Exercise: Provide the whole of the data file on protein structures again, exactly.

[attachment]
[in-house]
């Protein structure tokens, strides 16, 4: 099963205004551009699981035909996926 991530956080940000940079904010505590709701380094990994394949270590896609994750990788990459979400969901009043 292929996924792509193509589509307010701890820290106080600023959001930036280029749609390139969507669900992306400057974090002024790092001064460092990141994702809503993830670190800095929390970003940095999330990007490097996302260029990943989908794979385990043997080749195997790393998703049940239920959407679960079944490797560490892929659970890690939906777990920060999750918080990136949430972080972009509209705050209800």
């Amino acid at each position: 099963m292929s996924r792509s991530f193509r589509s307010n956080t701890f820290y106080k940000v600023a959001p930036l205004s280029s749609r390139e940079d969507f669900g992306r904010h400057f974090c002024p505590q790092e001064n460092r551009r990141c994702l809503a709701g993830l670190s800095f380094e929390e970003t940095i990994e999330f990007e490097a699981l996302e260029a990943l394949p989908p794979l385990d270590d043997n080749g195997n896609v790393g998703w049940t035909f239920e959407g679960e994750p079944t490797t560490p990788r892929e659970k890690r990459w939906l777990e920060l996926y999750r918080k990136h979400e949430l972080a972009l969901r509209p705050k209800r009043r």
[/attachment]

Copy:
[in-house]
């Protein structure tokens, strides 16, 4: 099963205004551009699981035909996926 991530956080940000940079904010505590709701380094990994394949270590896609994750990788990459979400969901009043 292929996924792509193509589509307010701890820290106080600023959001930036280029749609390139969507669900992306400057974090002024790092001064460092990141994702809503993830670190800095929390970003940095999330990007490097996302260029990943989908794979385990043997080749195997790393998703049940239920959407679960079944490797560490892929659970890690939906777990920060999750918080990136949430972080972009509209705050209800």
């Amino acid at each position: 099963m292929s996924r792509s991530f193509r589509s307010n956080t701890f820290y106080k940000v600023a959001p930036l205004s280029s749609r390139e940079d969507f669900g992306r904010h400057f974090c002024p505590q790092e001064n460092r551009r990141c994702l809503a709701g993830l670190s800095f380094e929390e970003t940095i990994e999330f990007e490097a699981l996302e260029a990943l394949p989908p794979l385990d270590d043997n080749g195997n896609v790393g998703w049940t035909f239920e959407g679960e994750p079944t490797t560490p990788r892929e659970k890690r990459w939906l777990e920060l996926y999750r918080k990136h979400e949430l972080a972009l969901r509209p705050k209800r009043r």